Sole traders and partnerships do not pay corporate tax, but limited companies do. Corporate tax refers to the aforementioned 19% tax on all earnings that are made by the business entity. You must either report that you have nothing to pay or pay the tax by the deadline. Said deadline is often 9 months and one day after the accounting period ends.
If your company ceases to trade or do business, you can report it as dormant. This means that unless requested to by HMRC, you do not have to file a company tax return, or pay corporation tax.
National insurance is paid by the director of limited companies, which is how their NIC (national insurance contribution) is handled. Sole traders, and therefore partnerships, are handled differently.
Sole traders pay class 2 and class 4 national insurance depending on their profits. They pay this through their self-assessment most often. In the cases where sole traders also have an employer besides their self-employment, they should pay class 1 for their employment, whilst paying 2 and 4 as sole traders.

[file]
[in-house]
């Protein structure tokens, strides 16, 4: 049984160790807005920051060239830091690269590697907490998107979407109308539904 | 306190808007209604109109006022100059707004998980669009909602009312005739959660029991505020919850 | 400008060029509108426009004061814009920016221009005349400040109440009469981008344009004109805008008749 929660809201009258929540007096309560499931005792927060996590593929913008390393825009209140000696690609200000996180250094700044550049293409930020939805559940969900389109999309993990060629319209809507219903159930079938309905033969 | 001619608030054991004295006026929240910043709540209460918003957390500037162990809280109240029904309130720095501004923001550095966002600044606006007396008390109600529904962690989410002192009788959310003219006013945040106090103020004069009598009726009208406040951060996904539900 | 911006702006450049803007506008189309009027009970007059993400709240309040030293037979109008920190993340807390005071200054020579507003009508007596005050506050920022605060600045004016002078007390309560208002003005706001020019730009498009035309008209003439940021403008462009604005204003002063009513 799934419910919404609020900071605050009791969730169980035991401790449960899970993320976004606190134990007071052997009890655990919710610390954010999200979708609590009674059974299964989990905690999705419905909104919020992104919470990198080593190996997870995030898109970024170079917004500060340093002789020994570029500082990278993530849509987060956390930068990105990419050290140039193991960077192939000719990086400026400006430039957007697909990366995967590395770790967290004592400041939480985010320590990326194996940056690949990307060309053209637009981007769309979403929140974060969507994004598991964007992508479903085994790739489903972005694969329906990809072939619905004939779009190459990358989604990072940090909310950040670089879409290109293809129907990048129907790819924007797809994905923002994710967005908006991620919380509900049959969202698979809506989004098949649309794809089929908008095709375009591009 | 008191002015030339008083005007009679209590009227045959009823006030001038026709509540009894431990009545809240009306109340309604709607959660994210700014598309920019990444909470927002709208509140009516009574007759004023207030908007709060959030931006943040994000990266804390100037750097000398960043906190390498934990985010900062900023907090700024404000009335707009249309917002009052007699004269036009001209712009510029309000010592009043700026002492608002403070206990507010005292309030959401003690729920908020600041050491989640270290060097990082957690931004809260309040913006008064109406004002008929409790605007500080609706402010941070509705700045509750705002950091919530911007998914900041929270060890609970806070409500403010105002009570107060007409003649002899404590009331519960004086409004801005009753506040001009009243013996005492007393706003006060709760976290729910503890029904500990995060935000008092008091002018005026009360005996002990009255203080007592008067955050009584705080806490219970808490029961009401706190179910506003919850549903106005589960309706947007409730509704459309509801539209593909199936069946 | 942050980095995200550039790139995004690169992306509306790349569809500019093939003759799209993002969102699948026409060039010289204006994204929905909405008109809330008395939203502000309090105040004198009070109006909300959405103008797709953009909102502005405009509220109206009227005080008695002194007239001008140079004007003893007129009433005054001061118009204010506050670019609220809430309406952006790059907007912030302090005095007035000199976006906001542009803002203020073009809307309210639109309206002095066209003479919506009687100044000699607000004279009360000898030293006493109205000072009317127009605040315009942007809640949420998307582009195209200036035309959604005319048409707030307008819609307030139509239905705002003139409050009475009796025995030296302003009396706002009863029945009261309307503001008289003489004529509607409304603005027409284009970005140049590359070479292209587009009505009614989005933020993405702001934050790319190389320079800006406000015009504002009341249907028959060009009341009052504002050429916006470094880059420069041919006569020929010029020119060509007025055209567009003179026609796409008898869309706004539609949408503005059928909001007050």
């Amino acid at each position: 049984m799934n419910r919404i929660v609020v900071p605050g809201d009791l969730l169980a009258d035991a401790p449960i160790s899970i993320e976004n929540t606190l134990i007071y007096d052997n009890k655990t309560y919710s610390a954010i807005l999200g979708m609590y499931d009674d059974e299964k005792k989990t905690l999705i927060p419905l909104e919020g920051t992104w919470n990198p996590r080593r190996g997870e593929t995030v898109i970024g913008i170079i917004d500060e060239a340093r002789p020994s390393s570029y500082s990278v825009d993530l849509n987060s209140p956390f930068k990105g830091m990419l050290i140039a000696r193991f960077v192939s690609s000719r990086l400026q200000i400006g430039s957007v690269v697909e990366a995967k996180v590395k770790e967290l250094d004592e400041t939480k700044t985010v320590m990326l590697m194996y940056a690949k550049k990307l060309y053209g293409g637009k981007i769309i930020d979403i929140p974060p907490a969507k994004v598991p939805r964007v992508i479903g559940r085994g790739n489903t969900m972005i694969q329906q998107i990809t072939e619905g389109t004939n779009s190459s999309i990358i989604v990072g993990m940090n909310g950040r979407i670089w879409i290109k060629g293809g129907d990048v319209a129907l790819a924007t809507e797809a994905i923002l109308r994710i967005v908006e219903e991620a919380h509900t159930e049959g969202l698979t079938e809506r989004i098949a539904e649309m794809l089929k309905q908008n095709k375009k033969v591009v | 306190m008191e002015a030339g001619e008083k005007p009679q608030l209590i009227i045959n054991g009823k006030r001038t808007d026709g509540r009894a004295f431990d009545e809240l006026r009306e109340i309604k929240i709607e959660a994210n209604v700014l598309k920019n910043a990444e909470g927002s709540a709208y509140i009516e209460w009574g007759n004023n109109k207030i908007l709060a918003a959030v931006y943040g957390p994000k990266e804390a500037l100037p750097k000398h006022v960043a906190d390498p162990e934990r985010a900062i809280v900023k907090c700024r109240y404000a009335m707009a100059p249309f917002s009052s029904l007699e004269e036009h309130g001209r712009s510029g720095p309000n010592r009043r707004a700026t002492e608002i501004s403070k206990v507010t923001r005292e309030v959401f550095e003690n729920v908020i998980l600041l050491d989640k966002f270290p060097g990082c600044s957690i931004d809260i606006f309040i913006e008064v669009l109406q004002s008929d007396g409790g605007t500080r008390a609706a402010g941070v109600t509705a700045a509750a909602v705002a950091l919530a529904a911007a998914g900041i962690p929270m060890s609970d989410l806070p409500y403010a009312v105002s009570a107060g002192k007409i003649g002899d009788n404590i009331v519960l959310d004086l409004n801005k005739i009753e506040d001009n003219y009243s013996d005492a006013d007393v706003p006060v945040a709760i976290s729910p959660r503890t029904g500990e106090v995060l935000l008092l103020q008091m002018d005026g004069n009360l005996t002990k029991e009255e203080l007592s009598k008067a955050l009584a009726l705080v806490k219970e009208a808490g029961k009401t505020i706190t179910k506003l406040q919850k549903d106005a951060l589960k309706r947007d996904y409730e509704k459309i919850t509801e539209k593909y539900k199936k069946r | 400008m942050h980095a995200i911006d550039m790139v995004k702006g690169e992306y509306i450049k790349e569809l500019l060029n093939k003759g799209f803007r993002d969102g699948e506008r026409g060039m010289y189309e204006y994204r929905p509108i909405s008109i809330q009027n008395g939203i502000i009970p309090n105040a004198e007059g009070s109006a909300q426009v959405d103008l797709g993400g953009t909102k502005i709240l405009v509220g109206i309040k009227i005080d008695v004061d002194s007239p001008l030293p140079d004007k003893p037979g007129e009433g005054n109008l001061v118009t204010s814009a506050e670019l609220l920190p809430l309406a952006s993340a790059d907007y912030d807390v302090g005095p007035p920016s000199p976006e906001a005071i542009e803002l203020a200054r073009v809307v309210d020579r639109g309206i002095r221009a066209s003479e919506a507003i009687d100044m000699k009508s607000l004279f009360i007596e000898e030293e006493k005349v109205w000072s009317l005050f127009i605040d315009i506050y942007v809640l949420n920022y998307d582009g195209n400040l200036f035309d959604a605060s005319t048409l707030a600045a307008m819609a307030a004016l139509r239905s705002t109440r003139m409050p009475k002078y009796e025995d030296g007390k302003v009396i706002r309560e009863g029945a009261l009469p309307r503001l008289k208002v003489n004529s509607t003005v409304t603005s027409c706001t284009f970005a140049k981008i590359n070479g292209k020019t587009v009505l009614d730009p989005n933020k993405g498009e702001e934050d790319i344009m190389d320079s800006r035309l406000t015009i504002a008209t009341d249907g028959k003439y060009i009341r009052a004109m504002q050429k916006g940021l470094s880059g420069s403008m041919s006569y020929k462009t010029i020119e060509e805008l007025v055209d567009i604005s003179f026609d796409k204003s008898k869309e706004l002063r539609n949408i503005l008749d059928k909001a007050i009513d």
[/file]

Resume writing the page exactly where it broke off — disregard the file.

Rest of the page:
You can choose to voluntarily pay national insurance to avoid gaps in your national insurance record. Often, this is opted for by those with seasonal work or who have a gap in employment.
Value Added Tax (VAT)
VAT is incredibly complex and has a variety of differences depending on where and how you sell services/products. For a more in-depth read, you can find our blog on VAT here.
Businesses that do not make at least £85,000 a year don’t have to pay VAT. If you buy or sell from other businesses frequently, you may want to opt into VAT. This is because it allows you to claim on purchases made from other companies that are VAT registered. It also makes the business seem far larger, and makes your prices competitive since other businesses can also claim back VAT on purchases made with you.
Business rates are charged on most non-domestic properties. Examples of such include: